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Finnish teens score high marks in latest PISA study

Finnish teens score high marks in latest PISA study
Finnish teens score high marks in latest PISA study
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The advance results from the 2006 OECD Programme for International Student Assessment (PISA) survey came out on Thursday, indicating that Finnish 15-year-old secondary school pupils have once again scored high marks in a comparison of 57 countries. The main focus of PISA 2006 was science literacy.
      The triennial PISA survey is an assessment that focuses on 15-year-old schoolchildren’s capabilities in reading, mathematics, and science literacy, as well as in problem-solving. Every period of assessment specialises in one particular skill, but also tests the other academic skills studied.
Finland achieved high scores in the two earlier PISA surveys as well. In 2000 the main focus was reading literacy, and in 2003 mathematics.
      In the most recent PISA evaluation, Hong Kong and Canada came in second and third behind the Finnish kids. Apart from Finland, no other Nordic countries were among the top 20 countries, while Estonia took fifth place.
The tests were carried out last year, with a wide spectrum of natural science questions, asking students to apply their knowledge to solve real-life problems.
      Participating students and schools were also asked to answer a questionnaire on their background including learning environments, motivation, and time management.
      Over 400,000 students took part in the PISA 2006 survey, while the participating countries represent some 90 per cent of the global economy.
Angel Gurría, the Secretary-General of the OECD, says that the PISA survey is not a mere ranking list. It reveals the weak and strong points of the educational system of each participating country, while providing a tool to evaluate the alternatives for their educational system.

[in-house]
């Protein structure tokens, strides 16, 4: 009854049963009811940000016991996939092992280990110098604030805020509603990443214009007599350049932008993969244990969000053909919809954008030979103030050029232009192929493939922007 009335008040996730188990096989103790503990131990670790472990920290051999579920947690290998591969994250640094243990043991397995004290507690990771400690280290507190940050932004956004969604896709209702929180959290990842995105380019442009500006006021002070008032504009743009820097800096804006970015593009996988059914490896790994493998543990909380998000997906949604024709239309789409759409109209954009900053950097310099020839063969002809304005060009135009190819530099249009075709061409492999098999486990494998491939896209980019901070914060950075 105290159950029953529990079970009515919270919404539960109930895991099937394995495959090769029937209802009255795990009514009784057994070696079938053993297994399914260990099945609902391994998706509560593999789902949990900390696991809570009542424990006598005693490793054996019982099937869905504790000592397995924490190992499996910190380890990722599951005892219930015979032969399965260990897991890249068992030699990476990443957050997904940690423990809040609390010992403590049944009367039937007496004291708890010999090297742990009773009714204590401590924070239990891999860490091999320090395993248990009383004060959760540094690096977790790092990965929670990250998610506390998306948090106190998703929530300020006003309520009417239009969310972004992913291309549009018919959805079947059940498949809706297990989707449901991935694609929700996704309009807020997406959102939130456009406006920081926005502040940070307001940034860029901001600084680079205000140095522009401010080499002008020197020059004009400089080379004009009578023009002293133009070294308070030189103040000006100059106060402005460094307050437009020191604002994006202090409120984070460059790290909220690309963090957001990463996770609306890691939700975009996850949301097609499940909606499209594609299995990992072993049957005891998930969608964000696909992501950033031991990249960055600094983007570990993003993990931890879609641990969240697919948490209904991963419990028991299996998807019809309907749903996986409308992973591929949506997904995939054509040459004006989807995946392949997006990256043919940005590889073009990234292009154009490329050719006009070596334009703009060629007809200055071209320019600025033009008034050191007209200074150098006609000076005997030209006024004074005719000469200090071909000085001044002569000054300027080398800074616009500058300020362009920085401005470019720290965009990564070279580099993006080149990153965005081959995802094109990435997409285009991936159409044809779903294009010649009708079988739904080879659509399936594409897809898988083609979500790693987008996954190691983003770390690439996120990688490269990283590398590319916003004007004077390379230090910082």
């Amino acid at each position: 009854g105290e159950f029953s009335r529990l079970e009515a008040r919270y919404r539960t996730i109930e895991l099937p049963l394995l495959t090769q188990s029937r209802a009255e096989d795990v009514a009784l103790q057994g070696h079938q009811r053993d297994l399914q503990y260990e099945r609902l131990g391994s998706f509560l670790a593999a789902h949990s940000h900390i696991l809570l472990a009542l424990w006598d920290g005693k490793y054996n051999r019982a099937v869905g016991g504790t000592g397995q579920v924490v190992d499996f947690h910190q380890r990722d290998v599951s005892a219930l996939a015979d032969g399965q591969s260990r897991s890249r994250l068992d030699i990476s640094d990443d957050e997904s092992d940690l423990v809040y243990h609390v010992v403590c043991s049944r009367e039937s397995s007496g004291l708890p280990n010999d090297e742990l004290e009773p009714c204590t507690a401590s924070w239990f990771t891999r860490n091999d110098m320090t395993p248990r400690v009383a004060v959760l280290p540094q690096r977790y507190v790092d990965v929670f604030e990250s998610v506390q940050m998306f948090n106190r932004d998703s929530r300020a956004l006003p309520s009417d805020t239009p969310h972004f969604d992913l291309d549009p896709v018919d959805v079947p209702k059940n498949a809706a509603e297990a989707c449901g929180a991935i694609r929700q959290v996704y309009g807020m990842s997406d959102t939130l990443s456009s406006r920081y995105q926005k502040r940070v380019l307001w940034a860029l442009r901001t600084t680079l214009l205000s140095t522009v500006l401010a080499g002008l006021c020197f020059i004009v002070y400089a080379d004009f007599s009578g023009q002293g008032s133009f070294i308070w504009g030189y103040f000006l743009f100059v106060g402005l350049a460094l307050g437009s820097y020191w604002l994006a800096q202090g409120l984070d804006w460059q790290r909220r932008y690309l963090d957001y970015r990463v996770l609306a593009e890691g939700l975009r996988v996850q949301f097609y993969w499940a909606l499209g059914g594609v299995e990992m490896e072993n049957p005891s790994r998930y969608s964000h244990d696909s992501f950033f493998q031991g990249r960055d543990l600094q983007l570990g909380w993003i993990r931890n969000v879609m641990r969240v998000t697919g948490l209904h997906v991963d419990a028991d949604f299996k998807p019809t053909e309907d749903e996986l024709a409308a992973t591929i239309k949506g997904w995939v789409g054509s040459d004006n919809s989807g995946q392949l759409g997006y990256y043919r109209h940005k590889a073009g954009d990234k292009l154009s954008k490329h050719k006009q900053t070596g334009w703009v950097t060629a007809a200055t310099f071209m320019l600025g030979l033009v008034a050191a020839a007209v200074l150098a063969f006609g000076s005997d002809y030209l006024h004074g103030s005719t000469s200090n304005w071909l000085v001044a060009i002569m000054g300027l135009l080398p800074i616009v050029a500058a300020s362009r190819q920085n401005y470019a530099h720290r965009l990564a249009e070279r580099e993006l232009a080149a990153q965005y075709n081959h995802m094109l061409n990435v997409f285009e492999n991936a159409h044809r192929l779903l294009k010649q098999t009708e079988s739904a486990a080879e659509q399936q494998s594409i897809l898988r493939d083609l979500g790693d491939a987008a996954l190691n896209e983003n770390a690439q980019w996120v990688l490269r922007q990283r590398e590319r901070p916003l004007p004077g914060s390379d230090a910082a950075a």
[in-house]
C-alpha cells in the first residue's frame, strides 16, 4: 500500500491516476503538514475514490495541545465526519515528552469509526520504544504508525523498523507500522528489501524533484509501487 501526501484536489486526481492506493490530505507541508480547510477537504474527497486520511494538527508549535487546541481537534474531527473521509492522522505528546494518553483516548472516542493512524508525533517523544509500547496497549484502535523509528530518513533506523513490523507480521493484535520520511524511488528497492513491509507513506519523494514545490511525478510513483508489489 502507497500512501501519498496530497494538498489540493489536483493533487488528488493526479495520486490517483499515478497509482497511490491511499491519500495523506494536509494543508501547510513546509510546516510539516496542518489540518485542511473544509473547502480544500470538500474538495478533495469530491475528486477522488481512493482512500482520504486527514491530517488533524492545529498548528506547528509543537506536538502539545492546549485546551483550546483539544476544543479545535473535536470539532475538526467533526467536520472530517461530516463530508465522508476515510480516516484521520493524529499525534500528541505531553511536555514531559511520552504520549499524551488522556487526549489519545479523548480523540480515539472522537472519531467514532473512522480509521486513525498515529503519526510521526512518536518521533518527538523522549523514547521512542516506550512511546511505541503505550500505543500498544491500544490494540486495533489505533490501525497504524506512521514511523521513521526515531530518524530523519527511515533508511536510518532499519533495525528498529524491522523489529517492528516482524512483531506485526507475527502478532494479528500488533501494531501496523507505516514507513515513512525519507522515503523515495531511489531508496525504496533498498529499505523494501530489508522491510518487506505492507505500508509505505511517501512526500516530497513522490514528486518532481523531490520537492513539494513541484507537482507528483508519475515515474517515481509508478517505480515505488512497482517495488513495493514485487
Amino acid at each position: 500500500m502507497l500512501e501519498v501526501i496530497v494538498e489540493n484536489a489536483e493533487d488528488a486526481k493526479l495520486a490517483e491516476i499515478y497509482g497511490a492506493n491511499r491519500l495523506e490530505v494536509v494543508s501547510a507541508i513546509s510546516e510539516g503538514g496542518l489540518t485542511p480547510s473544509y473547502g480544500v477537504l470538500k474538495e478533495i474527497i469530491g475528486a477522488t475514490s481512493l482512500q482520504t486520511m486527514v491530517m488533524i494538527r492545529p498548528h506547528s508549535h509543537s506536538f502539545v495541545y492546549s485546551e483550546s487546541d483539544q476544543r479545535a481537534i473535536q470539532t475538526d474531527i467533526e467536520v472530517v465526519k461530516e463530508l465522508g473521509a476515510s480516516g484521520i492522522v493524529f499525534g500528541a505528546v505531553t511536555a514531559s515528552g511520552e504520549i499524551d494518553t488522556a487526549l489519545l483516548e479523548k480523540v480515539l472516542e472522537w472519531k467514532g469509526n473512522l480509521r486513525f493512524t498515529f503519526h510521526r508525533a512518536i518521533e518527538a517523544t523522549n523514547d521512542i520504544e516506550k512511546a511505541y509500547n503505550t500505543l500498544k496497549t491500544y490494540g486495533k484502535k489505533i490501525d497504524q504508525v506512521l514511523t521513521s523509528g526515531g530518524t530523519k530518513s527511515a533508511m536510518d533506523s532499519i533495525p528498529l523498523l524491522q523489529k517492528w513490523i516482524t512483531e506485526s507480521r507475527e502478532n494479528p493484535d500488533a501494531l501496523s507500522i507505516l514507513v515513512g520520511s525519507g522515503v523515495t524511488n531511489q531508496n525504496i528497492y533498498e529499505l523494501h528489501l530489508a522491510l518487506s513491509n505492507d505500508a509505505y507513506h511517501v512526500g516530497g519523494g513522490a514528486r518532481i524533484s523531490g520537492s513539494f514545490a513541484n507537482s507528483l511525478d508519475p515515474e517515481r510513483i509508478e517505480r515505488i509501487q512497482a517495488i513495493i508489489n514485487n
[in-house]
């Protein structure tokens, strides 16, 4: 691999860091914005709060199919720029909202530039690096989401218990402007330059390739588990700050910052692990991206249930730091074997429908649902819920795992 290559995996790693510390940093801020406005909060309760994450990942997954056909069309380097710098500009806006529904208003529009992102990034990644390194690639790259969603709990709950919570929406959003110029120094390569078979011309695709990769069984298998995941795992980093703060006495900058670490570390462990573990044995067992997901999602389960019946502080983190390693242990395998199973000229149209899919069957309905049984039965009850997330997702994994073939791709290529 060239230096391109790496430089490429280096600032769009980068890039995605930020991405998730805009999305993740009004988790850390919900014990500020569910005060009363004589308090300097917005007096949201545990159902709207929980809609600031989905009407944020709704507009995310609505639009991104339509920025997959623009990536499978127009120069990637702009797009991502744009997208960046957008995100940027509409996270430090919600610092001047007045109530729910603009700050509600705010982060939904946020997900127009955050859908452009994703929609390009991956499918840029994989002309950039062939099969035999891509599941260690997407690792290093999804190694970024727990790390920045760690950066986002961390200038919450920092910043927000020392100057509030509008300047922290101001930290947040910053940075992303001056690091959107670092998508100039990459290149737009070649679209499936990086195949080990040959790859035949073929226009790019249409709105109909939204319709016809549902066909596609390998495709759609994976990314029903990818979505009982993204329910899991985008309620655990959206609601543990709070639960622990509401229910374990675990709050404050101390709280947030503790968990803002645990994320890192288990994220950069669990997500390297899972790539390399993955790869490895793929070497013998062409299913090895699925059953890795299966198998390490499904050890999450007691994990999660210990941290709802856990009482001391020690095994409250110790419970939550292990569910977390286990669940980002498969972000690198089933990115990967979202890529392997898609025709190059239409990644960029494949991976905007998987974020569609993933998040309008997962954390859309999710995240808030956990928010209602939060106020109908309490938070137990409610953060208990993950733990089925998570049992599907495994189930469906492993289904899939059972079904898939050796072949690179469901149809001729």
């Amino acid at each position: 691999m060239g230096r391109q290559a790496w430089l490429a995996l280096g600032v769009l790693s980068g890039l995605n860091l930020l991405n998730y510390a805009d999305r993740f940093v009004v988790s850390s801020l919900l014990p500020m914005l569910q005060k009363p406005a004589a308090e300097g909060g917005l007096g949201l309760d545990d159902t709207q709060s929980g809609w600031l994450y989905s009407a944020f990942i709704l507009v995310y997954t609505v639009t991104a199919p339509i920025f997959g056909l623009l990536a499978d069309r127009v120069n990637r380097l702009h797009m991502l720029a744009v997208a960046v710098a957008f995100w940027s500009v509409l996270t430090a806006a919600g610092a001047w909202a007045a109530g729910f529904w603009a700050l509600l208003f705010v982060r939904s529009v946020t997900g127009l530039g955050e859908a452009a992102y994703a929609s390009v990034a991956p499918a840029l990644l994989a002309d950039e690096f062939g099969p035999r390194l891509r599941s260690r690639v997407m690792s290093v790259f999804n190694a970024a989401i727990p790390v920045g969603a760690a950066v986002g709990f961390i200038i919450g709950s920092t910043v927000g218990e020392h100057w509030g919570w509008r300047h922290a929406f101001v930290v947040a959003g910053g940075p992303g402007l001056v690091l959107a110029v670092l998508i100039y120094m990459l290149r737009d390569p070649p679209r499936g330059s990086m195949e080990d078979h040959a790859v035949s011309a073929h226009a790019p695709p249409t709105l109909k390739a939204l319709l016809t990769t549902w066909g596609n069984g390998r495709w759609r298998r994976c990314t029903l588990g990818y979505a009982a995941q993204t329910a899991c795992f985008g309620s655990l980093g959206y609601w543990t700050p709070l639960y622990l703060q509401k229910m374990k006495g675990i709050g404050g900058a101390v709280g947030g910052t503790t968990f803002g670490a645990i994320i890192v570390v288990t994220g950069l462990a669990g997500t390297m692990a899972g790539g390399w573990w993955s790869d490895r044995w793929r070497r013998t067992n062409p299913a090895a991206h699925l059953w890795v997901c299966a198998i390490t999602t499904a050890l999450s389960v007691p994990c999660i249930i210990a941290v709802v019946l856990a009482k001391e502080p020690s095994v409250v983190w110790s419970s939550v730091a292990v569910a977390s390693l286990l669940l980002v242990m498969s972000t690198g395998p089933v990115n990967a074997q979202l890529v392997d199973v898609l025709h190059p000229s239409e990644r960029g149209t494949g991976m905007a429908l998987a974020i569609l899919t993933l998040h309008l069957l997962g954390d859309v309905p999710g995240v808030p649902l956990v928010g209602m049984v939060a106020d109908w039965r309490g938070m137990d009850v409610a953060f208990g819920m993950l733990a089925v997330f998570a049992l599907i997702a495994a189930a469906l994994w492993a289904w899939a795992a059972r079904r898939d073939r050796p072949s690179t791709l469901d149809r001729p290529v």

"We naturally expected our teens to score well, but we must not take the results for granted. We will have to focus on both basic and special education in order that our schools will be good places to study also in the future", noted Sari Sarkomaa, Finland’s Minister of Education.
Originally the OECD had planned to release the figures only next Tuesday (Dec. 4th), but resolved to go public on the science results after a Spanish publication had already leaked some of the details.
      Spain came down the pack in 31st place on the science testing.

Previously in HS International Edition:
  PISA Conference visits Finland to learn secrets of scholastic success (15.3.2005)
  Finnish youngsters´ high score in mathematics surprises experts (7.12.2004)
  OECD study: Finnish teenagers are best readers (5.12.2001)

  The OECD Programme for International Student Assessment (PISA) (Wikipedia)
  OECD-PISA website
  PISA 2006 Finland

Helsingin Sanomat

  30.11.2007 - TODAY
 Finnish teens score high marks in latest PISA study

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